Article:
Granny’s Butter Pecan Pie


Pecan pie was my father-in-law’s favorite pie on Thanksgiving. Sometimes he would have half a slice of pumpkin and half a slice of pecan with a generous dollop of whip creme. If you are lucky enough to live in Georgia peans are sold in huge bags along roadside stands. But I live in the north so off to my local grocery store I go.


If you find a store that sells nuts in bulk give them a try.  They seem to be as close to fresh pecans as I can find.  I buy the pecan halves but pieces will work as well.



  • 1 unbaked pie crust
  • eggs
  • 1/4 tsp salt
  • 1/3 cup melted butter
  • 1 cup dark brown corn syrup
  • 1 cup pecans ( see note below for instructions)

Preheat oven to 350.  Stir eggs, sugar, dark corn syrup, salt, and melted butter until well mixed. Pour into shell and bake for 45 minutes checking to see if set. {If crust becomes too brown cover with tinfoil and continue to bake.}


If you are feeling a little creative push pecan halves into crust before filling and baking.  The pecans will float to the top while the filling bakes underneath.





American Cranberry Sauce


Cranberries, turkey and stuffing that is the combination most Americans have grown to love. Did you know that Wisconsin  has become the number one state for growing these beauties?  They are grown all summer long then around October 18th the fields are flooded cranberries rise to the top and are harvested.  To watch the bright red berries floating among the dark blue waters of the many bogs in the country side is a truly a beautiful sight.  Most families buy canned cranberry sauce. But once you eat home-made sauce you will never go back.  It is simple and can be made days ahead of time. There are only 3 ingredients cranberries, water and sugar.  This recipe is about 80 years old.  Make sure you follow all the directions or you will have soupy cranberry sauce.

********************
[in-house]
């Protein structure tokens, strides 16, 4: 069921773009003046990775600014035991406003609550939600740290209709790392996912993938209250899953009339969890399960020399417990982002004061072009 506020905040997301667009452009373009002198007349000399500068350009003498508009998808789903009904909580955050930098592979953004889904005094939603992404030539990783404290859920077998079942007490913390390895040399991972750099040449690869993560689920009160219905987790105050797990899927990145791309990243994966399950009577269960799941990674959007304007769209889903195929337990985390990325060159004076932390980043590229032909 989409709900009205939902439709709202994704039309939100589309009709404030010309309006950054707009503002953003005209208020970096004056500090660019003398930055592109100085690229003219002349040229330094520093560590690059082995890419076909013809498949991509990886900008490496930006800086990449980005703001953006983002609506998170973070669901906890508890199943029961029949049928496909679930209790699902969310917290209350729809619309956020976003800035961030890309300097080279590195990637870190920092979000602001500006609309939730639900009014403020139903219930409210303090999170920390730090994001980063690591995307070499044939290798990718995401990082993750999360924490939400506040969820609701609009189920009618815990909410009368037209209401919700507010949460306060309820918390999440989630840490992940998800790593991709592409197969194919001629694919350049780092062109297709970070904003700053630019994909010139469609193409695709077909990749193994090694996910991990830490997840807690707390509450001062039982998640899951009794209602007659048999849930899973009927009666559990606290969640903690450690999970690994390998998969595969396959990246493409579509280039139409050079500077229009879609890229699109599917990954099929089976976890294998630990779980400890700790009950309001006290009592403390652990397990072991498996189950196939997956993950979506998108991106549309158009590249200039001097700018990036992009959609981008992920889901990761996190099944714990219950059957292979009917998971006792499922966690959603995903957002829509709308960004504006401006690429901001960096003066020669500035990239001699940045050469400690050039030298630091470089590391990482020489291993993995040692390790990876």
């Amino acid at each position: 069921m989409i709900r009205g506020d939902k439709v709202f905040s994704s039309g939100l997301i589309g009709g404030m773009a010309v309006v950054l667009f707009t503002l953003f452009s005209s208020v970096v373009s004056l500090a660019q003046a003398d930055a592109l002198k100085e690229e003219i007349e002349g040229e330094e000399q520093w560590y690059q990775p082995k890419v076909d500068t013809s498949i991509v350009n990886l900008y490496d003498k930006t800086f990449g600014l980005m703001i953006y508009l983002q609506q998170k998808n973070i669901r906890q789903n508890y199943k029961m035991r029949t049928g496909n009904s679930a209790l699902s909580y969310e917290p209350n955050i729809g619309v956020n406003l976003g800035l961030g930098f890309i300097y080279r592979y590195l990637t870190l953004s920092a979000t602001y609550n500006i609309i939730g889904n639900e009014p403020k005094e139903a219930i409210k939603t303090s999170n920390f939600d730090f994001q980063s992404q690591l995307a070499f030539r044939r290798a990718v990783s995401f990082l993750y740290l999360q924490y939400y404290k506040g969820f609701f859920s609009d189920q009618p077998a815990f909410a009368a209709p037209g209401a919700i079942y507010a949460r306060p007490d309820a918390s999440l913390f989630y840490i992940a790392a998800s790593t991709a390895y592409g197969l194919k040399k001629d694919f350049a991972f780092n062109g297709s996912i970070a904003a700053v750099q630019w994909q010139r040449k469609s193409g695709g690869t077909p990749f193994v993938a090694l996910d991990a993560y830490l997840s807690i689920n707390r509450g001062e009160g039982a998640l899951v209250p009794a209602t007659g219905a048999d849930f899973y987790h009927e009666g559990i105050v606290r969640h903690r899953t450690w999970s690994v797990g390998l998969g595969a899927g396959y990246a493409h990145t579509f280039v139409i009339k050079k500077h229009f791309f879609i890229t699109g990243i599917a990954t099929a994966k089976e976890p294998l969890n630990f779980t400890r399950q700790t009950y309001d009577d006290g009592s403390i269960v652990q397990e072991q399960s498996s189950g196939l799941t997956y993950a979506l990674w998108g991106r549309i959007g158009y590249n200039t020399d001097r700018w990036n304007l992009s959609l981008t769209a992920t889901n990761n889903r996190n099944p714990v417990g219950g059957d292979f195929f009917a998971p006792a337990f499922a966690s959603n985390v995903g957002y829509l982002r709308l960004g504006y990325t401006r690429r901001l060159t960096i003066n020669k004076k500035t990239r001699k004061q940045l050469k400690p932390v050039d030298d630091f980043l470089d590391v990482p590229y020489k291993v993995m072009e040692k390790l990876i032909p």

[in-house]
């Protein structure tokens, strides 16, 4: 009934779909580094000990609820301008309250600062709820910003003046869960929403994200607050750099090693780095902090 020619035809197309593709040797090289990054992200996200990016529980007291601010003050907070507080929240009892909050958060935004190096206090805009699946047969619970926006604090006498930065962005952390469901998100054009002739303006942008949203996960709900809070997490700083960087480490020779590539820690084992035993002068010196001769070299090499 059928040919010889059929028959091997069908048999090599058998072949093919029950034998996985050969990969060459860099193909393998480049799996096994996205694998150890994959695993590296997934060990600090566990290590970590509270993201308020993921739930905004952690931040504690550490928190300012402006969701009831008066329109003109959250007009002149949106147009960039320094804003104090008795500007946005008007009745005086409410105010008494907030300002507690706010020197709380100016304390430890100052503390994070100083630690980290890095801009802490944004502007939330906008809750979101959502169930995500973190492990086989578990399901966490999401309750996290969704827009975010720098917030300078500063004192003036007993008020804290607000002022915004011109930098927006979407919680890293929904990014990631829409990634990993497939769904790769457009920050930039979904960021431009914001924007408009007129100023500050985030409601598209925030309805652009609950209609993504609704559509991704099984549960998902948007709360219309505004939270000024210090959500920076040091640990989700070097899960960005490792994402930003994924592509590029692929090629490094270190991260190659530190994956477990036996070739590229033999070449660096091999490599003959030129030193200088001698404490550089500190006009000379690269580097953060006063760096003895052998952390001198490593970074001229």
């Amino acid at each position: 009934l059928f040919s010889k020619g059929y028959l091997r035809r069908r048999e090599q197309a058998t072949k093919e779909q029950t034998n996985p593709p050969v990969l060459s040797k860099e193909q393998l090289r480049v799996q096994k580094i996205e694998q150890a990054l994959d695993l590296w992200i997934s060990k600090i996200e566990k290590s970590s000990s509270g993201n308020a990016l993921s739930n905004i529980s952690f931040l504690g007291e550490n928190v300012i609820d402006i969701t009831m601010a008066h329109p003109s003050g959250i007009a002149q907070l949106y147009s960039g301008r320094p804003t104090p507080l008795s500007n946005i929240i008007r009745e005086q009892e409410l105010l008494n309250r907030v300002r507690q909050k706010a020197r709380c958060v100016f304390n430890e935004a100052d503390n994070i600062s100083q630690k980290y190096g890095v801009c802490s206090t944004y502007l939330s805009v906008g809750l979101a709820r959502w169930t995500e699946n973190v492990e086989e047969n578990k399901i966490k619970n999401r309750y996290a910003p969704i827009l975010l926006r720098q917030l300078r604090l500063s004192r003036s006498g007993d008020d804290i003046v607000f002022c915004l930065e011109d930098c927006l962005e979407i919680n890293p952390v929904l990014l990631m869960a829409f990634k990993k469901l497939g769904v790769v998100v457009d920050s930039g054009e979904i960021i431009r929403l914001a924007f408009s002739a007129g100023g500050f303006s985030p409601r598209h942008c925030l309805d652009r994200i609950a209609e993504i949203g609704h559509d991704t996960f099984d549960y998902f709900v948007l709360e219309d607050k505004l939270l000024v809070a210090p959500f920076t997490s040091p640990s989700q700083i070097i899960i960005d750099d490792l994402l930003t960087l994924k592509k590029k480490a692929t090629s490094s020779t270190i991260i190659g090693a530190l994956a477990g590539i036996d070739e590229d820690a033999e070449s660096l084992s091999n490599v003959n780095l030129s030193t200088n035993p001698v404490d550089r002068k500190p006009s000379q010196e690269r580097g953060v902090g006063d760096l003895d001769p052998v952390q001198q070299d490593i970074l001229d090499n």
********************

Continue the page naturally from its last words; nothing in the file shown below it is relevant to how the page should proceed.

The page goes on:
•  4 cups fresh cranberries  [ When you are buying fresh berries and you see the town Wisconsin Rapids on the  bag that’s where my family had a cabin and where we watched the berries be harvested every year]  Don’t scrimp on this amount buy an extra bag if you don’t think there will not be enough.
  • 2 cups water
  • 2 cups sugar

Wash and clean berries.  Throw away any bruised or soft berries. Place berries and water in a very large pan.  Boil about 15 minutes until the skins are broken and berries are soft. Force berries through a sieve or food mill. Throw away seeds and skins and place the pulp back on the stove.


Heat the pulp to boiling.  Then add sugar stirring to make sure everything is dissolved. Bring to a rapid boil, one that can not be stirred down and boil 3 to 5 minutes.

Skim off any foam that may have formed and pour into a pretty bowl or jar. Now that’s the only way to eat turkey and cranberries.

Candied Sweet Potato


Thanksgiving  is this week and to celebrate  I want to share my families recipe.  Americans love their holidays and what a better way to say Happy  Thanksgiving.  You will never buy sweet potatoes in a can after tying these beauties.  They are not the super sweet kind nor the marshmallow topped variety.


  • 4 baked sweet potatoes (you can prebake the day before)
  • 1/2 cup brown sugar
  • 1/8 cup orange juice
  • 1/8 c water
  • 3 Tablespoons butter
  • dash salt
  • dash cinnamon

Combine all ingredients except sweet potatoes and simmer to make a syrup. Test  after 10 minutes you want to make syrup not candy.


Cut cooked sweet potatoes lengthwise into a greased 8×8 pan.


Pour syrup over the top


Bake 375 degree preheated oven 30 minutes basting frequently.